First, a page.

Publication details [#21568]

Floros, Georgios. 2011. “Ethics-less” theories and “ethical” practices: on ethical relativity in translation. In Baker, Mona and Carol Maier, eds. Ethics and the curriculum: critical perspectives. Special issue of The Interpreter and Translator Trainer 5 (1): 65–92.
Publication type
Article in jnl/bk
Publication language


This paper discusses the issue of ethical responsibility on the part of the translator, specifically the need to act ethically and make responsible translation-related decisions about politically sensitive texts, focusing on practices that emerge in the context of translator training. The underlying premise of the discussion is that a contradiction between theoretical ideals and actual contexts of practice hampers students’ ability to negotiate an ethical decision. In an attempt to enable students to arrive at well-thought out, responsible decisions, this paper outlines a potential framework for exploring the ethical implications of textual choices in translation. The notion of ethical relativity is introduced as a by-product of the dynamism and partiality of norms, narratives and values, and used to highlight the factors that have a bearing on decision making. The ultimate aim is to demonstrate that an ethical framework must be sought that allows students to question and negotiate norms and narratives in order to arrive at sound ethical decisions. This framework must also offer students the possibility to act responsibly as agents of political change. Two translation exercises of politically sensitive texts from the Greek context are discussed as case studies.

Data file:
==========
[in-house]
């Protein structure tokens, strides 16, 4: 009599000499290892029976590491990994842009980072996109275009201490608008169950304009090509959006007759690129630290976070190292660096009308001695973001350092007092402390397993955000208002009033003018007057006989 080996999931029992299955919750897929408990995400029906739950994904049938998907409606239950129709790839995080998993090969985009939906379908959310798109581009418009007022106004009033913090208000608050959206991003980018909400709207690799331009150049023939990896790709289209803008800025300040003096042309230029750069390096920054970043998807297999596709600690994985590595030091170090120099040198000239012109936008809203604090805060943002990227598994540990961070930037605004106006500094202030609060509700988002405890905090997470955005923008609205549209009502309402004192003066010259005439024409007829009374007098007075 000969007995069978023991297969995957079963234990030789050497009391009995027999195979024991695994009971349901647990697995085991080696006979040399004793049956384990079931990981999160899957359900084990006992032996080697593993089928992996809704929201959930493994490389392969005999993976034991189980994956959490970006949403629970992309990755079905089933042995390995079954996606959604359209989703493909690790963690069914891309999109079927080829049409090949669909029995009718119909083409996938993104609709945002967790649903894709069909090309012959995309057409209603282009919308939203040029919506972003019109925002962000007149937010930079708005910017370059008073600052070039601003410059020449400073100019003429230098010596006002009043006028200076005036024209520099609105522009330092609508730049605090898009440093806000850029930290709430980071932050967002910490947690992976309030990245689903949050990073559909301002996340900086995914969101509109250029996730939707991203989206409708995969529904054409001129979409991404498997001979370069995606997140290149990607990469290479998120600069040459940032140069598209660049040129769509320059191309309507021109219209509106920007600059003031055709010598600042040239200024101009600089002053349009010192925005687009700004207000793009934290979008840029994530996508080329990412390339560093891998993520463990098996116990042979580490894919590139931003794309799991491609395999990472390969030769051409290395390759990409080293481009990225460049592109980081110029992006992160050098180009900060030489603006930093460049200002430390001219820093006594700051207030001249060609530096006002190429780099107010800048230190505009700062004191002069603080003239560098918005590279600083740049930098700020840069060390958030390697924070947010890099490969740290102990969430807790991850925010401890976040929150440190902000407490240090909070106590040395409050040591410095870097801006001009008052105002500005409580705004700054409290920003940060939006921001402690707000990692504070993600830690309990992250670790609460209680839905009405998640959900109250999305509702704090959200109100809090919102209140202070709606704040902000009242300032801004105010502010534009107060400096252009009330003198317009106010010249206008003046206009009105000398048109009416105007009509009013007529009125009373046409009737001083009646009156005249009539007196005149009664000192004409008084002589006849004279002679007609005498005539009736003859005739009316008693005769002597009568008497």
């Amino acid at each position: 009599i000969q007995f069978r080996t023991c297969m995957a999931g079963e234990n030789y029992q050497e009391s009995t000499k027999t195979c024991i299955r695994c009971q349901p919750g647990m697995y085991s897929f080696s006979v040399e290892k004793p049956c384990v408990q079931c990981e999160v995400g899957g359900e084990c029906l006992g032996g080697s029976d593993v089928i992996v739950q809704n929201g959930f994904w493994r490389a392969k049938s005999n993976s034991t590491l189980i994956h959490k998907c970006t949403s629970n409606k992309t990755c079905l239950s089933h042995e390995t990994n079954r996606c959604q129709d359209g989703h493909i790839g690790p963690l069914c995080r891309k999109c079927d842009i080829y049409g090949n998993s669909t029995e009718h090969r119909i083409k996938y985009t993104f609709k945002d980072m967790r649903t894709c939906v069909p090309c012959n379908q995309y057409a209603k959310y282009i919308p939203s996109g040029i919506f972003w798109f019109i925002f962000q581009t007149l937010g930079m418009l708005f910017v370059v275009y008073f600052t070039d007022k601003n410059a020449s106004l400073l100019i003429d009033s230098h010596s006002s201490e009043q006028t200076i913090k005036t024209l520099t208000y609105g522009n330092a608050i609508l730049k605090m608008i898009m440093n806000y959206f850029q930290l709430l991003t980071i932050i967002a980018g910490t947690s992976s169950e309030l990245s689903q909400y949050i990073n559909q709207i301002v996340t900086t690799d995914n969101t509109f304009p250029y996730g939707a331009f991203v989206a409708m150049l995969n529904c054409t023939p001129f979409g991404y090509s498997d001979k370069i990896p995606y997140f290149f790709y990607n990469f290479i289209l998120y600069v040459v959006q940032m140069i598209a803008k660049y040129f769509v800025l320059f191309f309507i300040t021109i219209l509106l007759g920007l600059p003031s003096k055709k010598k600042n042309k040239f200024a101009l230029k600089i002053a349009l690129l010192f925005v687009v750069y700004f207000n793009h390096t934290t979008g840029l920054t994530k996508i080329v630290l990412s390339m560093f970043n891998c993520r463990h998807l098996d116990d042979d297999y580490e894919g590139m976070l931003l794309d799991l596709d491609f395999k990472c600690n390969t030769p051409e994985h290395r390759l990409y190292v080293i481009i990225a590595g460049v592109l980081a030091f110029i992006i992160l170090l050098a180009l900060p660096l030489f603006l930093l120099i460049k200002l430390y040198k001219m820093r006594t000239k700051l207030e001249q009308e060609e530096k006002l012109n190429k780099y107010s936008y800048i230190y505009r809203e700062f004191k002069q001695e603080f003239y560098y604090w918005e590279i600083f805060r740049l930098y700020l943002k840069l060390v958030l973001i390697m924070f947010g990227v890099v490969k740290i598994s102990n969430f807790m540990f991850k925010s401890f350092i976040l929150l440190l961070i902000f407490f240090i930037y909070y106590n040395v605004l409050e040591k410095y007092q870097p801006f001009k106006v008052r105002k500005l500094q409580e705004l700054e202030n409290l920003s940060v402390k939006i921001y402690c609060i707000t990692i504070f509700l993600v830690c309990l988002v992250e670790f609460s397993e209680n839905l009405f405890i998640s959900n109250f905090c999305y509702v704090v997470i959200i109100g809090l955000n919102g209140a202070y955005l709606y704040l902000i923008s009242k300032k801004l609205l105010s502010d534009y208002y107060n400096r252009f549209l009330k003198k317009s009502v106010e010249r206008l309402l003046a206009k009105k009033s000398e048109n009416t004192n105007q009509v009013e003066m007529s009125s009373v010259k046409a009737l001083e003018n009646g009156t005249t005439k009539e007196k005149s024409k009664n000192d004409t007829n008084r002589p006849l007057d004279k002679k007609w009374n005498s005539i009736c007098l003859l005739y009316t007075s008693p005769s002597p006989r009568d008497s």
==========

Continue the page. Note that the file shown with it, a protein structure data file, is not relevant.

Source : Abstract in journal